Tigers general manager Dave Dombrowski was initially coy last week when asked if Miguel Cabrera would be moving from third base to first base following the Prince Fielder trade, but today he admitted that’s the plan.
No surprise, certainly, as Cabrera was banged up physically a lot this year and has long been stretched defensively at third base. He played first base almost exclusively from 2008-2011 before moving to make room for Fielder.
Nick Castellanos is now slated to be the Opening Day third baseman after the 21-year-old prospect spent most of this year playing left field at Triple-A. Castellanos previously played third base full time in 2010 and part time in 2011, and he’s considered one of the better all-around position player prospects in baseball. Despite being very young for the International League he hit .276 with 18 homers and a .793 OPS in 134 games this year before making his MLB debut in September.
Last year Pete Rose field a defamation lawsuit against attorney John Dowd after Dowd gave a radio interview in which he said that Rose had sexual relations with underage girls that amounted to “statutory rape, every time.” Today Rose dismissed the suit.
In a statement issued by Rose’s lawyer and Dowd’s lawyer, the parties say they agreed “based on mutual consideration, to the dismissal with prejudice of Mr. Rose’s lawsuit against Mr. Dowd.” They say they can’t comment further.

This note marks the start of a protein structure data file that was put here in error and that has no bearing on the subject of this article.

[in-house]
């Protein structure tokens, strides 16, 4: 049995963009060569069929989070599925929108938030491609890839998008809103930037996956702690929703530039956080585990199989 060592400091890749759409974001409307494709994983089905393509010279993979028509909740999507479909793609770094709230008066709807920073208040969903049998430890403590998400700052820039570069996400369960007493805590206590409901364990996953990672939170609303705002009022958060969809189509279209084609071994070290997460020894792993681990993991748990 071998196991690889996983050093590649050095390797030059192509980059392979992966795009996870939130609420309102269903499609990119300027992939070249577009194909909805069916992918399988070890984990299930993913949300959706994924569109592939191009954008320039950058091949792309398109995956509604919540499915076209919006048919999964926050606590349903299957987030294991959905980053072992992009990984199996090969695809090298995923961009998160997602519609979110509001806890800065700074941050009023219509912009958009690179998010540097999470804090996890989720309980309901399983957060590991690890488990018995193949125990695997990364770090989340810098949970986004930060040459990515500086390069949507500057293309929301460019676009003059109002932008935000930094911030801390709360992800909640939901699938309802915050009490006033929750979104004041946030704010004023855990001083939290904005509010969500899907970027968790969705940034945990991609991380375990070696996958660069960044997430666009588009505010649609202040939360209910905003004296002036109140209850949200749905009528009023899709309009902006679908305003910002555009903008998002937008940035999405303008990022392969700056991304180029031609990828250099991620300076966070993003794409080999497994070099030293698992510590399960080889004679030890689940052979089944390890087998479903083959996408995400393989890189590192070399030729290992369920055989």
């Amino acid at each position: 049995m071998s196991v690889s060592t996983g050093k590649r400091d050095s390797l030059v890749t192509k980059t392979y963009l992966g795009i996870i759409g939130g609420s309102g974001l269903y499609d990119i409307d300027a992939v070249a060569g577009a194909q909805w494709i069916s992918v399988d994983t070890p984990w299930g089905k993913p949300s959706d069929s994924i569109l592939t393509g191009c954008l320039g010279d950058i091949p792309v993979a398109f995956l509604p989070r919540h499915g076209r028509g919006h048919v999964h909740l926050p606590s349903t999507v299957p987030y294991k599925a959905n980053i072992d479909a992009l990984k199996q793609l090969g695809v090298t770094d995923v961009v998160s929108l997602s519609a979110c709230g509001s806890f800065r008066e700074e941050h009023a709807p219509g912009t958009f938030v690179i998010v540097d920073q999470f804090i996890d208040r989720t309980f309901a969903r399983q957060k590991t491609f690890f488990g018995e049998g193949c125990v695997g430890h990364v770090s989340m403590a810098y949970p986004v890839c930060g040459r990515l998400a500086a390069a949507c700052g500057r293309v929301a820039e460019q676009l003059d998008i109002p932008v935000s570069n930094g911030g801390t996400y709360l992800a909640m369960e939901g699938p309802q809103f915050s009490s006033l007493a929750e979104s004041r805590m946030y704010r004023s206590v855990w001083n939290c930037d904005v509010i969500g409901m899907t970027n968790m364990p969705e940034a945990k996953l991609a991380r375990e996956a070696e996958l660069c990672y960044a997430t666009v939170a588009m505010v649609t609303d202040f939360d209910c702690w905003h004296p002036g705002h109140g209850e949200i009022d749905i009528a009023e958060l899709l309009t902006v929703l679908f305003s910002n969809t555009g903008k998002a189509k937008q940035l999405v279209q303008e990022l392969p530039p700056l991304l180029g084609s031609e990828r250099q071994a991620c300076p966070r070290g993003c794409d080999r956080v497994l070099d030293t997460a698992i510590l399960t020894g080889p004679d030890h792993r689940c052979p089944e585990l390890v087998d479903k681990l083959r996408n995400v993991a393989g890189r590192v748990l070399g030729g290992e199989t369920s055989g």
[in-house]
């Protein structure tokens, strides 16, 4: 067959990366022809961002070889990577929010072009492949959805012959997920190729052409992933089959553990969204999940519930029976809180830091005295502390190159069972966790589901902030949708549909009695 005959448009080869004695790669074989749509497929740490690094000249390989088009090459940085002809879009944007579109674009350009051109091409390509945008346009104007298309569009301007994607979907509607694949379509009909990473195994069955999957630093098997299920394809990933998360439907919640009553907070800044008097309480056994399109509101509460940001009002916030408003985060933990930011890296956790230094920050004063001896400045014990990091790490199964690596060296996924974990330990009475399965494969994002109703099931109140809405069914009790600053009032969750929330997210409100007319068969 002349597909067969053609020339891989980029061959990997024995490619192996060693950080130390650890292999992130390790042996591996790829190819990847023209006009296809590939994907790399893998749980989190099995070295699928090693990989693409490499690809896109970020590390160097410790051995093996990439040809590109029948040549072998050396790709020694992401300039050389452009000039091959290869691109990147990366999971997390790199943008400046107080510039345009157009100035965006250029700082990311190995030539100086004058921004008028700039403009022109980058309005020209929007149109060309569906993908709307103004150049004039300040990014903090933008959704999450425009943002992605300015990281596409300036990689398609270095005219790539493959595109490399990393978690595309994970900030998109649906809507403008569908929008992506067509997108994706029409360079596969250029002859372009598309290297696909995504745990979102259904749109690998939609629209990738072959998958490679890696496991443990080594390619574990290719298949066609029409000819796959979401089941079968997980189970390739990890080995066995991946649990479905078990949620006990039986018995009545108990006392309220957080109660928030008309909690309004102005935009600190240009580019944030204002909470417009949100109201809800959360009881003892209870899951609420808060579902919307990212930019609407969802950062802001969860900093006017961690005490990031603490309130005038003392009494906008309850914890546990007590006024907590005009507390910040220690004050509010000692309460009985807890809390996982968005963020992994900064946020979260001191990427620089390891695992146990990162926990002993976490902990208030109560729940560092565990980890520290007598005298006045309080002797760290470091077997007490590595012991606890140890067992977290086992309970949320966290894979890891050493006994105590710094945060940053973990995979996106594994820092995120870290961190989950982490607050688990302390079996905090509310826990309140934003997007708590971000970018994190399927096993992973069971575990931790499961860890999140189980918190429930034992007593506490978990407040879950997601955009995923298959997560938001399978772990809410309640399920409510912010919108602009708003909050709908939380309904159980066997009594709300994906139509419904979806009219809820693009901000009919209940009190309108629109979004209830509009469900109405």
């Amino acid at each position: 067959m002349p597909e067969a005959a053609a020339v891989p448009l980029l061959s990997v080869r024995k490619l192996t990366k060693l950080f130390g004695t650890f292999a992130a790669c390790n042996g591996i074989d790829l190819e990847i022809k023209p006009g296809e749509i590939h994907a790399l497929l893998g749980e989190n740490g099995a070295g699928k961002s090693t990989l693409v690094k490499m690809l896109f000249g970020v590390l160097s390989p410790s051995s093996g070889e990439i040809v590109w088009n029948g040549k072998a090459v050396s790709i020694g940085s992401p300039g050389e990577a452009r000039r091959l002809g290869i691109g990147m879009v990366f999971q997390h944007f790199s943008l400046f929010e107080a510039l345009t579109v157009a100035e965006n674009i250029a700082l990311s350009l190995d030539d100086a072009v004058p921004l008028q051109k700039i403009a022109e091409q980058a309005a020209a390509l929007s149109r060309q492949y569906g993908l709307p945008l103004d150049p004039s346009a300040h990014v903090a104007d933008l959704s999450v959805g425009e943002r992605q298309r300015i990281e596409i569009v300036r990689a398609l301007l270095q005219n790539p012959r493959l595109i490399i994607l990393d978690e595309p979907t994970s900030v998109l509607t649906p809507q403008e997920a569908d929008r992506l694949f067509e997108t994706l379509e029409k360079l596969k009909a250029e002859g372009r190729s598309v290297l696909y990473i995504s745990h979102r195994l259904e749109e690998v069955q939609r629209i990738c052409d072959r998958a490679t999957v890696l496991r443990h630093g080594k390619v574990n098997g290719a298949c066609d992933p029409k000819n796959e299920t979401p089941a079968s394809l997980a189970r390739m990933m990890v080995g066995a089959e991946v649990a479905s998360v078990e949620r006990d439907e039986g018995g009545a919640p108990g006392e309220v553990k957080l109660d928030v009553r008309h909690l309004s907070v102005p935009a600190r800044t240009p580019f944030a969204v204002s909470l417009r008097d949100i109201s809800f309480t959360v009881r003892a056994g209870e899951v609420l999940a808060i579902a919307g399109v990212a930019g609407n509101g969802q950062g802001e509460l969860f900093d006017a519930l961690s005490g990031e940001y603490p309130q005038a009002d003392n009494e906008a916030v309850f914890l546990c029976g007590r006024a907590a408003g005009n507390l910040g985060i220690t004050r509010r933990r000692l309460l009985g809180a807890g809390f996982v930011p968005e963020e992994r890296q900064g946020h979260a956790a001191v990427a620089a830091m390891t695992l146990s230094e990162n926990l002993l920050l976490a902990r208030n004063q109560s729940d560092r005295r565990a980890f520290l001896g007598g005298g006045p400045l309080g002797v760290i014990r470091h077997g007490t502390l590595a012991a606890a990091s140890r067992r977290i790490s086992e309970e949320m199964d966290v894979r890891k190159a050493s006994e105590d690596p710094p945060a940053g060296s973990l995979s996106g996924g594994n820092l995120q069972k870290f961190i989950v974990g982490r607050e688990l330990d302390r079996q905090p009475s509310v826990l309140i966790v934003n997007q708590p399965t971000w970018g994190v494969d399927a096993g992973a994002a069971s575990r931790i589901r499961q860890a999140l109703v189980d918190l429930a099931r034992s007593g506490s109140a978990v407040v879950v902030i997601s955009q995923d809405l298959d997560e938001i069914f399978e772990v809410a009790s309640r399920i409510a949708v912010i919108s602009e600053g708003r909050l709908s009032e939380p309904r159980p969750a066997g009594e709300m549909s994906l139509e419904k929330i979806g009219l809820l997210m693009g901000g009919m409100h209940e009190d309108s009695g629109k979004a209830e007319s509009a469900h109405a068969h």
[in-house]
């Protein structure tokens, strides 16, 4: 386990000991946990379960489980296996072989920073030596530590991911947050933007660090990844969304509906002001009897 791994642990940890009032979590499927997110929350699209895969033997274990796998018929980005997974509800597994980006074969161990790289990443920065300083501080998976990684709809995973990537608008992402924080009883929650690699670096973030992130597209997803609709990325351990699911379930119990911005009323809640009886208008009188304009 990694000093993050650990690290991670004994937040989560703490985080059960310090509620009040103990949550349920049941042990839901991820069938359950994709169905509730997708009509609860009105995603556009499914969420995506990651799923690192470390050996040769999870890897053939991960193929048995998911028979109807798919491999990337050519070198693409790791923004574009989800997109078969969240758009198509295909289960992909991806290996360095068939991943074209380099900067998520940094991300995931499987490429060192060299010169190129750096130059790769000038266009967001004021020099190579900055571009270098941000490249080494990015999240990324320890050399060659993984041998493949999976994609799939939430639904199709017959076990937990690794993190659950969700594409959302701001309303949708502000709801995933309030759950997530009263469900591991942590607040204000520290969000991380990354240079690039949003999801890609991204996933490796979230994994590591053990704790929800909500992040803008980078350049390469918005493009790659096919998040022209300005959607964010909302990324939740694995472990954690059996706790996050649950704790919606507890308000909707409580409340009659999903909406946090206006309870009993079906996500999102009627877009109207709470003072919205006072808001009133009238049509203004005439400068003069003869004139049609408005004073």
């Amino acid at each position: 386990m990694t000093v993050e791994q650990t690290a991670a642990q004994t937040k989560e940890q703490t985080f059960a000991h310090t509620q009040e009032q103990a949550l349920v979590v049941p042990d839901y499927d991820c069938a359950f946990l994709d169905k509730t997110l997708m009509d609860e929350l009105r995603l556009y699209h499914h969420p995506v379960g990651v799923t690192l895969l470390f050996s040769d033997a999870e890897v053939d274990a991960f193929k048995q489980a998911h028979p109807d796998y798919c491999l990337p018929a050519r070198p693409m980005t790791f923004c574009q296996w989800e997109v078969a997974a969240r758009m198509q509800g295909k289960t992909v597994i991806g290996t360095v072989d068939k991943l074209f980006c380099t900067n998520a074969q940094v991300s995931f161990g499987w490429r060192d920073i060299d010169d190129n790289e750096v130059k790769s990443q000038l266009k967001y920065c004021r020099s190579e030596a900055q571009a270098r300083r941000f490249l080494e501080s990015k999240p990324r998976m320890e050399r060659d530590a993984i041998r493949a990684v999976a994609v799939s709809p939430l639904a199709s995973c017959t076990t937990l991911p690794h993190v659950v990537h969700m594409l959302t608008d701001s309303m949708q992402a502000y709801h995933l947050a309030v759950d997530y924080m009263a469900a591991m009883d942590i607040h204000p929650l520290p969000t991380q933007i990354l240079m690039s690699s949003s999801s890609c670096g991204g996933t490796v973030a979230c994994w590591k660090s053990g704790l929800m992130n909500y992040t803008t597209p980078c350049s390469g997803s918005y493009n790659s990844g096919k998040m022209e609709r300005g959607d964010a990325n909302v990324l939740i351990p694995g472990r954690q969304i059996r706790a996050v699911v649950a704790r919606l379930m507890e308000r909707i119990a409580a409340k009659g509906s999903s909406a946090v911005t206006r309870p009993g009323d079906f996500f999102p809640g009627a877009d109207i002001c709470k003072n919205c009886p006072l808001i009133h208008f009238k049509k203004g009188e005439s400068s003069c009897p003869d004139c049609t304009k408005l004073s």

Dowd, of course, is the man who conducted the investigation into Rose’s gambling which resulted in the Hit King being placed on baseball’s permanently ineligible list back in 1989. The two have sparred through the media sporadically over the years, with Rose disputing Dowd’s findings despite agreeing to his ban back in 1989. Rose has changed his story about his gambling many times, usually when he had an opportunity to either make money off of it, like when he wrote his autobiography, or when he sought, unsuccessfully, to be reinstated to baseball. Dowd has stood by his report ever since it was released.
In the wake of Dowd’s radio comments in 2015, a woman came forward to say that she and Rose had a sexual relationship when she was under the age of 16, seemingly confirming Dowd’s assertion and forming the basis for a strong defense of Rose’s claims (truth is a total defense to a defamation claim). They seem now, however, to have buried the hatchet. Or at least buried the litigation.
That leaves Dowd more free time to defend his latest client, President Trump. And Rose more time to do whatever it is Pete Rose does with his time.